Sacred cow

Sacred cow

Sacred cow

A photograph of a sacred cow was the stimulus for SSOA’s weekly creative writing exercise recently. These are some of the responses the scene elicited, not all limited to Indian religious practice:

Writing detail
One man near the front of the store was looking slightly away from the camera. Rajiv’s thoughts flew away from the cold, white-washed clothes store, where a dysfunctional air conditoner stood, as mute as the outlandish blond boy-mannequin. Rajiv needed the warmth of Siva’s spirit to fill him – but the spirit was absent or frozen.

Copyright Gabriela Dimitrova

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Spiritual understanding
A huge Brahmin bull sits placidly on the floor in the middle of a clothing store, cooled by the fan which stands in the corner. A mannequin of a little boy wears a sample of the salwar kameez tunics and shirts they sell.

Like a mirror on the back wall, a poster shows Shiva, in all his sartorial glory, riding a bull, echoing the scene in the shop.

Store assistants sit around, gazing blankly, unperturbed by the presence of the bull as if it were a normal, natural occurrence – which in India it is. Holy cows and bulls roam freely and safely without the fear of the butcher’s knife; protected from the cleaver by the Hindu faith.

After all, why should we be surprised? It isn’t even a china shop!

Copyright Helena Ameisen

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Worship
How special does worship have to be? In Australia we forget that in many countries, worship and the sacred live side by side with everyday life: the little monument at the side of the road with holy water ready for you to give and take blessings; the sacred cow in a cafe; churches and holy groves in the middle of a field, or in little laneways as you trek your way across town.

Lately, on the way to the train in the mornings, I have been stopping off for a few moments at my local Greek church, entering the darkened temple arching up to its high-domed ceiling, cloaked in dim lights and glowing with gold everywhere. And I’ve been lighting several candles. In a Greek church the candles are set up at the entry of the church in a sand pit of sorts (safety first), and you place a few coins in a box and help yourself. A candle for each thought, or each person you want to pray for, but not before you run the gauntlet of having to kiss several icons.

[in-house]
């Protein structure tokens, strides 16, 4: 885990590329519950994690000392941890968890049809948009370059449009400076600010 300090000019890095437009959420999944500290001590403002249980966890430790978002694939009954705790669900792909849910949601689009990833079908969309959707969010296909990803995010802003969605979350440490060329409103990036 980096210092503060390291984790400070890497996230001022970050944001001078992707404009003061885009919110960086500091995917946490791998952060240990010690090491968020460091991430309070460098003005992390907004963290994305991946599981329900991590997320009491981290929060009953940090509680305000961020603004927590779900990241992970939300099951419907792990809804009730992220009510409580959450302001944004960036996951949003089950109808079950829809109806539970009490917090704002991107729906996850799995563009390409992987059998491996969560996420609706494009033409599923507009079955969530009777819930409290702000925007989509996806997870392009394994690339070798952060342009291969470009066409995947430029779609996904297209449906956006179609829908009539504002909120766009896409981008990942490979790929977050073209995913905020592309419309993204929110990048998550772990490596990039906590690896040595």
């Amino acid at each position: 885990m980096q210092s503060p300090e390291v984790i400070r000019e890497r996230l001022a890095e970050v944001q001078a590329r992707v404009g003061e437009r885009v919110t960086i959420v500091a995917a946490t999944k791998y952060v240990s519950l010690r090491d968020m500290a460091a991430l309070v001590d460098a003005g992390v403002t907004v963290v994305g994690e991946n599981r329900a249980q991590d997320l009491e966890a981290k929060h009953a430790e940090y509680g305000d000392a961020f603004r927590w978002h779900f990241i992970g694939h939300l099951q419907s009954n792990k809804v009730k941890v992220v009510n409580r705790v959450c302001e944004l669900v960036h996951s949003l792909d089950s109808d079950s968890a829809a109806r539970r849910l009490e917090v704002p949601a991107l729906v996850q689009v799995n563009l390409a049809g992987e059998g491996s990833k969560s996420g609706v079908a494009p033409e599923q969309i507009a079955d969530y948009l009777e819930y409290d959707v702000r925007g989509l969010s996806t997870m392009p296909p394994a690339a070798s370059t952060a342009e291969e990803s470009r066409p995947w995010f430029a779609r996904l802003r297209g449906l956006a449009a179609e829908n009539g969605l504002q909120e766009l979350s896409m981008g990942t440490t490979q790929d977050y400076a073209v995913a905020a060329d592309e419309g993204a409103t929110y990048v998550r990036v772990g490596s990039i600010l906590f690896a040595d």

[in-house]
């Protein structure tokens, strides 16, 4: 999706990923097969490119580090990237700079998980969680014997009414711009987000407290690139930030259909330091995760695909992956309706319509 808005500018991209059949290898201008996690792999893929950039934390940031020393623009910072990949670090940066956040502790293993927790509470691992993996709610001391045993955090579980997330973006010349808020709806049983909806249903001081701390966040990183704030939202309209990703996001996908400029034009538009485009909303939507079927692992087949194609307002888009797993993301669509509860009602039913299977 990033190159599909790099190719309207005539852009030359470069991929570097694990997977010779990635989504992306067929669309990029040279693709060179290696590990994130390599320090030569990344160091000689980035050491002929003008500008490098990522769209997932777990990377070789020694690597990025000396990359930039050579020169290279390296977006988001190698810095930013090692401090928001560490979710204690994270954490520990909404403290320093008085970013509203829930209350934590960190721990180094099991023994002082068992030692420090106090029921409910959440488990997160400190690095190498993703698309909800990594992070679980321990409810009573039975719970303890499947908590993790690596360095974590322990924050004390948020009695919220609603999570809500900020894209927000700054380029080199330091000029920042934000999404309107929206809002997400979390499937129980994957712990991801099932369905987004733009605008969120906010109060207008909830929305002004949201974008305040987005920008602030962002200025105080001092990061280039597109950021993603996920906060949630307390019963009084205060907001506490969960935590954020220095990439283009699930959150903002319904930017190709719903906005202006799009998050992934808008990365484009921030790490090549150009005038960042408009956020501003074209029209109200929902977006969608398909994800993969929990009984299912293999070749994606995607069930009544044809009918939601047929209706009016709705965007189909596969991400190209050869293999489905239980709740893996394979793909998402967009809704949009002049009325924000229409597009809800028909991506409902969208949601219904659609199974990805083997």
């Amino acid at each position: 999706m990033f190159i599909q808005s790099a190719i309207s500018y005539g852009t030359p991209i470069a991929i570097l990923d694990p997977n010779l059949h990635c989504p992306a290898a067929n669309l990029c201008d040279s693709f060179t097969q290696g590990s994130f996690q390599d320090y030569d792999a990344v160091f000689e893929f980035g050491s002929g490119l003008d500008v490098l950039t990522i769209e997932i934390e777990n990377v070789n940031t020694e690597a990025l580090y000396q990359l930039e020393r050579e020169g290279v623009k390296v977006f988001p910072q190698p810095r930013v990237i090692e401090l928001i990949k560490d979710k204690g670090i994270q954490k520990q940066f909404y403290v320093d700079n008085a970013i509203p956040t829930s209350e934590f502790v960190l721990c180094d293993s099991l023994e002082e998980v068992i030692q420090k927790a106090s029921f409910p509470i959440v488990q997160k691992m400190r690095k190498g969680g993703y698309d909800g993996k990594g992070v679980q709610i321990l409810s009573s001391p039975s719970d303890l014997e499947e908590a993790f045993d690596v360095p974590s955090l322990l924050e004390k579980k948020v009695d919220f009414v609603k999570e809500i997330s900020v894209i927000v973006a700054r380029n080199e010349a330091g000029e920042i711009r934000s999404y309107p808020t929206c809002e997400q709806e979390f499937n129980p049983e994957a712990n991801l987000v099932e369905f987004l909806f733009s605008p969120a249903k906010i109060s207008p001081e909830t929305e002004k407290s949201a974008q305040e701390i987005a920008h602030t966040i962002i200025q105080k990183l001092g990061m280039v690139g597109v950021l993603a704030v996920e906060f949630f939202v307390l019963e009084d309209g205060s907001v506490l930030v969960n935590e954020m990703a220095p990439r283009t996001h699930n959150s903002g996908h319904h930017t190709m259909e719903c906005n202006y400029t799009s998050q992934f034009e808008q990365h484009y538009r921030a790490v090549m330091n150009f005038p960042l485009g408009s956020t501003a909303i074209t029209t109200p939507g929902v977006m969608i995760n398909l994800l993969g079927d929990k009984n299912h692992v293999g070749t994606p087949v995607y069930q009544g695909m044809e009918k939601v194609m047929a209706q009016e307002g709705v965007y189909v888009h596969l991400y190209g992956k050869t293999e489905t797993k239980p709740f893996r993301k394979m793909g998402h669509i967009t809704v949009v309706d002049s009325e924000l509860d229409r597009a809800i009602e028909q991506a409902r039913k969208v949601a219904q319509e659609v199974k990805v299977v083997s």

I know this will seem strange to many Australians, but Greeks love icons. They are handed down for decades, painted with holy intent and lots of gold paint. And it used to be that it was hard to actually see the bottom of a saint’s picture behind its plates of glass, because of the lipstick marks caked on by those fervent kisses. These days things are a little more civilized. I noticed that people don’t actually kiss the icons anymore. Worshippers have become like eastern suburbs socialites, so that as they come in they air-kiss the icons. But those few moments – of sitting in the dark, having humbled yourself before images, kneeling before images which have been prayed to by so many others – set mind and heart at peace.

Copyright Maria Issaris

Copyright – photos by John Davies & Christine Williams; texts by Gabriela Dimitrova, Helena Ameisen and Maria Issaris
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